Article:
Great Britain: no import of natural stone involving modern slavery

Great Britain hopes to shed light on conditions also in Asian Quarries with its „Modern Slavery Act“.

Update: Conference on Ethical Sourcing on November 24, 2015 in London

Since October, large import firms with an annual turn-over greater than 36 million £ must report on their efforts to tackle the issue of modern slavery in their supply chain

The new law bearing the title „UK Modern Slavery Act 2015“ is the result of efforts by non-governmental organizations (NGO’s) and trade unions’ concerted efforts and was brought on its way by David Cameron’s government. It includes a ban on child labor.

The restrictions apply to companies with a turn-over grossing 36 million £ or more annually. The 36-million-hurdle was deemed sufficient by 86% of those questioned on an internet survey.

Despite the fact that this hurdle is quite high, the Act is unequivocally welcomed. To quote Cindy Berman of the Ethical Trading Initiative (ETI): „It will involve a deep dive into the supply chain to understand what’s really going on many tiers down – getting visibility of the many layers to truly see the conditions of workers at the bottom of the chain.“

But she is quick to add that it will not be easy to provide proof in case of non-compliance.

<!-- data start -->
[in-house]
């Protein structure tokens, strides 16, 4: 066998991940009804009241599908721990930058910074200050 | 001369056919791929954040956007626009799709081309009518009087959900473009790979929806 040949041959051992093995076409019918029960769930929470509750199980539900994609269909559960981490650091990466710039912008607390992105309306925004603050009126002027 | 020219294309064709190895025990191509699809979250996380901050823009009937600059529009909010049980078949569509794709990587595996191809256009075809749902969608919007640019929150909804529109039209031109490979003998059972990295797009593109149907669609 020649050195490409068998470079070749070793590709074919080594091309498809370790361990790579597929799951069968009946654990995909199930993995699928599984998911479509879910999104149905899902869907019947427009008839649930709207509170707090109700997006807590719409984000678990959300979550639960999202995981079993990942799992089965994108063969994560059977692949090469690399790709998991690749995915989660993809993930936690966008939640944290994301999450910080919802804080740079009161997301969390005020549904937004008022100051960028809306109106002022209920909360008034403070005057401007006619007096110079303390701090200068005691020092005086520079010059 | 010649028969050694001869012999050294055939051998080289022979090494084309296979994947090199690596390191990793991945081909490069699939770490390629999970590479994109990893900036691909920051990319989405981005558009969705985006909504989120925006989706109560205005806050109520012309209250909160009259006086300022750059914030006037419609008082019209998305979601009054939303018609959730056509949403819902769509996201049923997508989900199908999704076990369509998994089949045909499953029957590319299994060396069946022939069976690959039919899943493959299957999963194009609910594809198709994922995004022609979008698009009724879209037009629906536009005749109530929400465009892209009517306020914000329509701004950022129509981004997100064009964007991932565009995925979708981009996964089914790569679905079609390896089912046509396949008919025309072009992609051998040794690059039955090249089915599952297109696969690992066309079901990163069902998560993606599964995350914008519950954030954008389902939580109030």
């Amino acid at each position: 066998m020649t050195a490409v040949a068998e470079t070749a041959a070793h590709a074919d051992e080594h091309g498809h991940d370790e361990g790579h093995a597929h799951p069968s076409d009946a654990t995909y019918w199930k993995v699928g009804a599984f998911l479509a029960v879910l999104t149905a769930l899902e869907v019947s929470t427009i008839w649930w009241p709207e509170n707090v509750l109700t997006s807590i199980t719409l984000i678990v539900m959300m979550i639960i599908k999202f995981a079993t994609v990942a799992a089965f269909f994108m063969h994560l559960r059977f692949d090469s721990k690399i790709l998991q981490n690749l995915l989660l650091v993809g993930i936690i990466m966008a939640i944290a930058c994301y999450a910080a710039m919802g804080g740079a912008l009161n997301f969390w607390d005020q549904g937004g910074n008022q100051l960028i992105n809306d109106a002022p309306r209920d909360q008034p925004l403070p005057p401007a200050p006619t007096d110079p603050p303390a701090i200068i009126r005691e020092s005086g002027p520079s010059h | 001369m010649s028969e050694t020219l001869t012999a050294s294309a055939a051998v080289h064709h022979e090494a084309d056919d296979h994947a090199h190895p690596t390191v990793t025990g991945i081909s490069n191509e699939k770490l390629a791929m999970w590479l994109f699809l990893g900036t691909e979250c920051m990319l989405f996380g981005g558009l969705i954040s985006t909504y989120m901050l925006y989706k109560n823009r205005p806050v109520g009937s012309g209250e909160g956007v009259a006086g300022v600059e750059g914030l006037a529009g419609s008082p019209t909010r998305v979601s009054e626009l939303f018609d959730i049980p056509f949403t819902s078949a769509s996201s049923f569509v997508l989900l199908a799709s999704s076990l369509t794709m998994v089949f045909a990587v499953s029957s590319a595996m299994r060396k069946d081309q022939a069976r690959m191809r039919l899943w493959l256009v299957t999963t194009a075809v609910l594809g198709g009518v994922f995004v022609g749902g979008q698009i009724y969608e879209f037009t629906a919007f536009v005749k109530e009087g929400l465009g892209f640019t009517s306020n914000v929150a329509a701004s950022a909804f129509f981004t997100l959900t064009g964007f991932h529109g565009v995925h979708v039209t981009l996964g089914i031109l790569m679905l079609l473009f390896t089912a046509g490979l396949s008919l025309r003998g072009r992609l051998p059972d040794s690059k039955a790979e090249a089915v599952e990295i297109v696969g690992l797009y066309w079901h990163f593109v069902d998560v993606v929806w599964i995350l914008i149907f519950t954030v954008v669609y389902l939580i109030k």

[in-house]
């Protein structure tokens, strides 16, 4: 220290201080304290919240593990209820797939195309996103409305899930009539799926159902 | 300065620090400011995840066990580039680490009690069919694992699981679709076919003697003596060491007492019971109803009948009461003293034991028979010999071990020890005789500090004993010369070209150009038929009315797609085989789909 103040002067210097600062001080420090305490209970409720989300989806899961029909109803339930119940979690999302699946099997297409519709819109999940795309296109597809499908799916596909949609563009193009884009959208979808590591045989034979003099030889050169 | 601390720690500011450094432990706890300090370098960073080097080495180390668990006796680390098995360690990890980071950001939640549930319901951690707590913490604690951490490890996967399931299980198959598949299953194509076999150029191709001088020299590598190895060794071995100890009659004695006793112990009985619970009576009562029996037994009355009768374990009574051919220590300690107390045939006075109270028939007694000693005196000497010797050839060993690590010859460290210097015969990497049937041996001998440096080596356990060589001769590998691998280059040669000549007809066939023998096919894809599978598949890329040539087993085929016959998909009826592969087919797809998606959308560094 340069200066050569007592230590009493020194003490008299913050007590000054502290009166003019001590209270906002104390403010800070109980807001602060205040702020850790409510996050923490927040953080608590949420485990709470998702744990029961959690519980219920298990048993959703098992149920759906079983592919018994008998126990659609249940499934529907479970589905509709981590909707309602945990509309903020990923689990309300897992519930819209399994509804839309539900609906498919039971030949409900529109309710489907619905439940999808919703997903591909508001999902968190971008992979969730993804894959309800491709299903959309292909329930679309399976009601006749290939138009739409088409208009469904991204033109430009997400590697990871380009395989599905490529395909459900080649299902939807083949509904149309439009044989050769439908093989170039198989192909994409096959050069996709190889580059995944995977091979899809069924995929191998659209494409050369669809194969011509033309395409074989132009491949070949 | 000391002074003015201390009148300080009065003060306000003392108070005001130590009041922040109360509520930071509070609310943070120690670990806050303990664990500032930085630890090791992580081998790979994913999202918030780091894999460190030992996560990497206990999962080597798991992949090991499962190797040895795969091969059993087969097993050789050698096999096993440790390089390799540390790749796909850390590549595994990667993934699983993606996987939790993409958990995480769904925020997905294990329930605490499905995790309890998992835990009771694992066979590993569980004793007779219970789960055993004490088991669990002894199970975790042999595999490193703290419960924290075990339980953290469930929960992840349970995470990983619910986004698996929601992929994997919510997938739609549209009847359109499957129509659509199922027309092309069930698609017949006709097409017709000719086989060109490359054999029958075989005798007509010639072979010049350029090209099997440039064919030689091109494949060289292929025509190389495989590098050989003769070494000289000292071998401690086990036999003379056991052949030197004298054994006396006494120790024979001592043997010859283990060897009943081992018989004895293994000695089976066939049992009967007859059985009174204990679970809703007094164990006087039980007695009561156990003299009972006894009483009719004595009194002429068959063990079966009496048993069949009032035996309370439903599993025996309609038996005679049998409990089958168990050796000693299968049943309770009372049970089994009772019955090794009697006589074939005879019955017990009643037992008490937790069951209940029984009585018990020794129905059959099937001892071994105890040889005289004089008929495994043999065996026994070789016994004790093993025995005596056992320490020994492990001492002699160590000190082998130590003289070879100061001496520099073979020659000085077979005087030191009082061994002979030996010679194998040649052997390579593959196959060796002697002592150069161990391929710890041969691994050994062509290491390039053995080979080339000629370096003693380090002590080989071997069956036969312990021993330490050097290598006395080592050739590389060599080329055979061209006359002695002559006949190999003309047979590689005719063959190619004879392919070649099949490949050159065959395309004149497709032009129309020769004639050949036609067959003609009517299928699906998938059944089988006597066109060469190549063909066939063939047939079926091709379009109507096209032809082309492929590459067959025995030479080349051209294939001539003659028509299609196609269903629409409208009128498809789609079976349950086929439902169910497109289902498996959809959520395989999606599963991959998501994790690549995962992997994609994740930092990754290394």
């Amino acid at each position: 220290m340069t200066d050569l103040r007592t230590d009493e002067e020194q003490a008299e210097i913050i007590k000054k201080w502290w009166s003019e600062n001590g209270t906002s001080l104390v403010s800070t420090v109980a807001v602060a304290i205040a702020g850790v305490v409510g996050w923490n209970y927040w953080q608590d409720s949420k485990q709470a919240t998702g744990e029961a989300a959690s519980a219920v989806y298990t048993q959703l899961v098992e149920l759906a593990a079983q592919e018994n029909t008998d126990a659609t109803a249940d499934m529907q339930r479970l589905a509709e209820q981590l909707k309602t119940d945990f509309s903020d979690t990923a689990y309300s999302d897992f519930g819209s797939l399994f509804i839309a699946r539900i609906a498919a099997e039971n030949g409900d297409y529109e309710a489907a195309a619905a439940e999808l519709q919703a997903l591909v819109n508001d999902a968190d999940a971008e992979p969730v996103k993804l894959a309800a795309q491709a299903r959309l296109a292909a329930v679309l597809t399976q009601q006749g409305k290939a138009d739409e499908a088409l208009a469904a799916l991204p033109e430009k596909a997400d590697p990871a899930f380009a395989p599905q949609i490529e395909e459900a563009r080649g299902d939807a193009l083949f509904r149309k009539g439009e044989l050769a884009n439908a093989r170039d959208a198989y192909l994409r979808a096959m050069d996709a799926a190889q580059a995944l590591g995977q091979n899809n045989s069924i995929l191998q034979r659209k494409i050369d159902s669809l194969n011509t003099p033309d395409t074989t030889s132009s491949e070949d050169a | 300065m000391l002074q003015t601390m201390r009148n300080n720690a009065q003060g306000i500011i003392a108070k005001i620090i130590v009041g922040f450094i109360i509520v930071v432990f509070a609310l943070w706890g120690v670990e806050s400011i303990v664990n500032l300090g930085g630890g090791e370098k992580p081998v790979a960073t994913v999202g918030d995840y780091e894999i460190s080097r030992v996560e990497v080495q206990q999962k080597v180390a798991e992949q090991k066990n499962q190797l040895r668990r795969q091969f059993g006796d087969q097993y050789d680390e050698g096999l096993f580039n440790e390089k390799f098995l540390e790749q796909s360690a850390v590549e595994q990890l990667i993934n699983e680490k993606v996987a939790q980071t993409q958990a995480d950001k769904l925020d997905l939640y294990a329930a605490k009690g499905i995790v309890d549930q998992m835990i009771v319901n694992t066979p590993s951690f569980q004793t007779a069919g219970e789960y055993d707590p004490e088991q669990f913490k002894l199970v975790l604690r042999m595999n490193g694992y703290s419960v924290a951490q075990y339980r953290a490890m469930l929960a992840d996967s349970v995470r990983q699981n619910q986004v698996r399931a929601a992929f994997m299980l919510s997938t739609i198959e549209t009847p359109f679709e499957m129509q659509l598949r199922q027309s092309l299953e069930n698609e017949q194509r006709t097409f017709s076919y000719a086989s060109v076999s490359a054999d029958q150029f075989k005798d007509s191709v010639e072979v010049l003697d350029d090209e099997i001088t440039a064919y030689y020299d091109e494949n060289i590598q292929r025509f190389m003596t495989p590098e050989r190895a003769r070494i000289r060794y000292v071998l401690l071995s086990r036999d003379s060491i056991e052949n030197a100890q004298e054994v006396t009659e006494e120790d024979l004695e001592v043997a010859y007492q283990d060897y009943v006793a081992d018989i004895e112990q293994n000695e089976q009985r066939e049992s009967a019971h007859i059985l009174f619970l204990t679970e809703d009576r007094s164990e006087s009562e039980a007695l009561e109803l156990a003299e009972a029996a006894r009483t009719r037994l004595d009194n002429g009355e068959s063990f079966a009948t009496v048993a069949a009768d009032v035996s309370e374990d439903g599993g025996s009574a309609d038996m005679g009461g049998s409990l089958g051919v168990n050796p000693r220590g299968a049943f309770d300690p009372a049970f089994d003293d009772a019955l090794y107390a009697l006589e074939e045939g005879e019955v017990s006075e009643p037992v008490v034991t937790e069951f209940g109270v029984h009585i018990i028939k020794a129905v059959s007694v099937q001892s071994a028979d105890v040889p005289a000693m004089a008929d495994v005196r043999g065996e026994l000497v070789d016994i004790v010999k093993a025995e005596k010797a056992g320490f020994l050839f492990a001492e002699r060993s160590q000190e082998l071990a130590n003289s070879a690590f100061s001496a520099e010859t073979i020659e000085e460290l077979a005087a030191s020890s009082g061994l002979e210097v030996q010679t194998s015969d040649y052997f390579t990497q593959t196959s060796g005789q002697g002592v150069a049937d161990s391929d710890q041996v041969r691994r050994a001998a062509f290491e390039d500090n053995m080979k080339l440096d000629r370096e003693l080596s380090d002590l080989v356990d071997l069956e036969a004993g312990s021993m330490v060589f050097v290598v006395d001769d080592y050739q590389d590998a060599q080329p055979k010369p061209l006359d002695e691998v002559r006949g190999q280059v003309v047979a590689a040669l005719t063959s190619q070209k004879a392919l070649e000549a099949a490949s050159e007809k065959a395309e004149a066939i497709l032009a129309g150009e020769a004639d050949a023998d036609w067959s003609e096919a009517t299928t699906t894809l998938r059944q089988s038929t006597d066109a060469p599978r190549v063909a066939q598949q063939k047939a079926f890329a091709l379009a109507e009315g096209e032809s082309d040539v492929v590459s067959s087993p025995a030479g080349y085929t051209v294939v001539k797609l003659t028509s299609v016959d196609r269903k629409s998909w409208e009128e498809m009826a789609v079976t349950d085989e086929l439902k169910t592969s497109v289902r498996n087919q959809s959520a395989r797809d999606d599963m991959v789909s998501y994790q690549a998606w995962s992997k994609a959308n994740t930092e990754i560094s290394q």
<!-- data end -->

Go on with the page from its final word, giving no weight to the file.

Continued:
Modern slavery is the term of choice for a relationship of complete financial subservience to the local employer. Modern surfs are unable to repay their debt despite maximum effort. The results are dramatic: after a certain time even the children of workers are put to labor, often workers must sell their own children because they cannot be sustained by the family.

The process is a vicious cycle that can only be stopped if buyers put a halt to it.

Child labor in the production of gravestones was a top theme with clients of the Western World in the last decade. Seals of excellence have since been implemented to ensure that children attend school instead of being put to hard labor.

The Modern Slavery Act will now take a much tighter grip on such practices. It is expected that the Government will stipulate what the deposition must include within the month of October 2015.

The first such depositions would then be due by October 2016.

Isolated cases of modern slavery at home in England had caused some unrest recently, when it came to light that domestics were kept locked up and forced to work under inhumane working conditions.

Modern Slavery Act 2015

Ethical Trading Initiative (ETI)

UK-based Marshalls Company is particularly active in monitoring the working conditions of suppliers (1, 2).

(08.10.2015, USA: 10.08.2015)